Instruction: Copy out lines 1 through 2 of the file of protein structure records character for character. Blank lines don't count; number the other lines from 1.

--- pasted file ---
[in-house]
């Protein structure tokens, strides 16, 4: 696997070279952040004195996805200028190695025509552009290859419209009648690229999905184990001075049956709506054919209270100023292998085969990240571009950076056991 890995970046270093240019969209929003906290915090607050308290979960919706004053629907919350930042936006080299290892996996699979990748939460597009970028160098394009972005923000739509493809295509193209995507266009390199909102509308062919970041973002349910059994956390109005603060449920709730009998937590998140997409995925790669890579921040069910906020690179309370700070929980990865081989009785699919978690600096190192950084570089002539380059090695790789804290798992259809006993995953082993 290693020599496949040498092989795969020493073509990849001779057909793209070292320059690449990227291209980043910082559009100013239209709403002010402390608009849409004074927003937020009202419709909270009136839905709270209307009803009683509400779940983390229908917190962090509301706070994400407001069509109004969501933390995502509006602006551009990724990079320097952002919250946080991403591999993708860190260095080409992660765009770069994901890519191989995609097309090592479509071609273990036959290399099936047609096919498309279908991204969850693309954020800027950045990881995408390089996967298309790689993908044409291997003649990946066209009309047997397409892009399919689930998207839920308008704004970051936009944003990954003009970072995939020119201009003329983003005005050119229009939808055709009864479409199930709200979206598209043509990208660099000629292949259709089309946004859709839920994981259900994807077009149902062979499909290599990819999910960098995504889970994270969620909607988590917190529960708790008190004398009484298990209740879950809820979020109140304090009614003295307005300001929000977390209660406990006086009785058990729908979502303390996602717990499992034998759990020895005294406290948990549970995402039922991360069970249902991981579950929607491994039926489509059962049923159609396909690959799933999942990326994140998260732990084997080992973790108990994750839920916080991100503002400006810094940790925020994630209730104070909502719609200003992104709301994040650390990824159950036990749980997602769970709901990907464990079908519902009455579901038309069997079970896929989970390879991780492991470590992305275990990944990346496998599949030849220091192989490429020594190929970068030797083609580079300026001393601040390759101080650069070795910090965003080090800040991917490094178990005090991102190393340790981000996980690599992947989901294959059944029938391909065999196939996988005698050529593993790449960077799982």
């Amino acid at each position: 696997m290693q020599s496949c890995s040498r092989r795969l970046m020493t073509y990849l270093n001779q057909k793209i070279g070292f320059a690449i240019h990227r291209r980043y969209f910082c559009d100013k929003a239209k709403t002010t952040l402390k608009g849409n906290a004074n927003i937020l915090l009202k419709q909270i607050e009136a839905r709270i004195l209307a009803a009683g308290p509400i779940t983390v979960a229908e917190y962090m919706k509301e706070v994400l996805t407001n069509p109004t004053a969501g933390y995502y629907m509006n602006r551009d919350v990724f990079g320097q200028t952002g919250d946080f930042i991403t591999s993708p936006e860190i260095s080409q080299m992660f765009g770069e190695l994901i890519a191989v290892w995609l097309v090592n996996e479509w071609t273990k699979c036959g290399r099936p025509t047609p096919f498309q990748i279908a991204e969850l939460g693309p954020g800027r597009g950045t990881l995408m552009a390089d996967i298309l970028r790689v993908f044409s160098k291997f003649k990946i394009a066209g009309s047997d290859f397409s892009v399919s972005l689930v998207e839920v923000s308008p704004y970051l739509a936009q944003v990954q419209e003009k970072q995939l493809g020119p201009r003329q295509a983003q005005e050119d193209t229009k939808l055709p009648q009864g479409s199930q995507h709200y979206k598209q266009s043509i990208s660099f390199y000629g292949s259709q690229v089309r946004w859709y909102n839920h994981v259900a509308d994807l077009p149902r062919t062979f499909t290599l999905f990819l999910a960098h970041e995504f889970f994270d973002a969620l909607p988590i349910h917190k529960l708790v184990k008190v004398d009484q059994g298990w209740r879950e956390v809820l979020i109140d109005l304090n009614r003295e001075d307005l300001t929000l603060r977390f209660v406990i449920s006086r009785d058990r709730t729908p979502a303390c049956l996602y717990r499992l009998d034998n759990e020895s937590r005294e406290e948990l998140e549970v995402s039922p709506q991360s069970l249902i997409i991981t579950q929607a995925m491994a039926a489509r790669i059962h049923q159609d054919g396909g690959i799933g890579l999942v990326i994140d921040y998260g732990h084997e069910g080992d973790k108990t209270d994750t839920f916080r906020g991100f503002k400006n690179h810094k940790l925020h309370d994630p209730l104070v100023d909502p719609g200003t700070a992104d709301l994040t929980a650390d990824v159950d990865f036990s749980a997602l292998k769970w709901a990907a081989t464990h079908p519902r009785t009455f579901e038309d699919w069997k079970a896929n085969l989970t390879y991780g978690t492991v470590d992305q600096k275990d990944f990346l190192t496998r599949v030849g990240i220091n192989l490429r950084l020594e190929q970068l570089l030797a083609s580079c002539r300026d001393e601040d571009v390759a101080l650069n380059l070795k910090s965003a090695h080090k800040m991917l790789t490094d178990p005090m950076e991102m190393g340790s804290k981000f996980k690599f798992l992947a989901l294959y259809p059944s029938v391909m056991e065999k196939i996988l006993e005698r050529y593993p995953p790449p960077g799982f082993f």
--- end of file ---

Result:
[in-house]
């Protein structure tokens, strides 16, 4: 696997070279952040004195996805200028190695025509552009290859419209009648690229999905184990001075049956709506054919209270100023292998085969990240571009950076056991 890995970046270093240019969209929003906290915090607050308290979960919706004053629907919350930042936006080299290892996996699979990748939460597009970028160098394009972005923000739509493809295509193209995507266009390199909102509308062919970041973002349910059994956390109005603060449920709730009998937590998140997409995925790669890579921040069910906020690179309370700070929980990865081989009785699919978690600096190192950084570089002539380059090695790789804290798992259809006993995953082993 290693020599496949040498092989795969020493073509990849001779057909793209070292320059690449990227291209980043910082559009100013239209709403002010402390608009849409004074927003937020009202419709909270009136839905709270209307009803009683509400779940983390229908917190962090509301706070994400407001069509109004969501933390995502509006602006551009990724990079320097952002919250946080991403591999993708860190260095080409992660765009770069994901890519191989995609097309090592479509071609273990036959290399099936047609096919498309279908991204969850693309954020800027950045990881995408390089996967298309790689993908044409291997003649990946066209009309047997397409892009399919689930998207839920308008704004970051936009944003990954003009970072995939020119201009003329983003005005050119229009939808055709009864479409199930709200979206598209043509990208660099000629292949259709089309946004859709839920994981259900994807077009149902062979499909290599990819999910960098995504889970994270969620909607988590917190529960708790008190004398009484298990209740879950809820979020109140304090009614003295307005300001929000977390209660406990006086009785058990729908979502303390996602717990499992034998759990020895005294406290948990549970995402039922991360069970249902991981579950929607491994039926489509059962049923159609396909690959799933999942990326994140998260732990084997080992973790108990994750839920916080991100503002400006810094940790925020994630209730104070909502719609200003992104709301994040650390990824159950036990749980997602769970709901990907464990079908519902009455579901038309069997079970896929989970390879991780492991470590992305275990990944990346496998599949030849220091192989490429020594190929970068030797083609580079300026001393601040390759101080650069070795910090965003080090800040991917490094178990005090991102190393340790981000996980690599992947989901294959059944029938391909065999196939996988005698050529593993790449960077799982």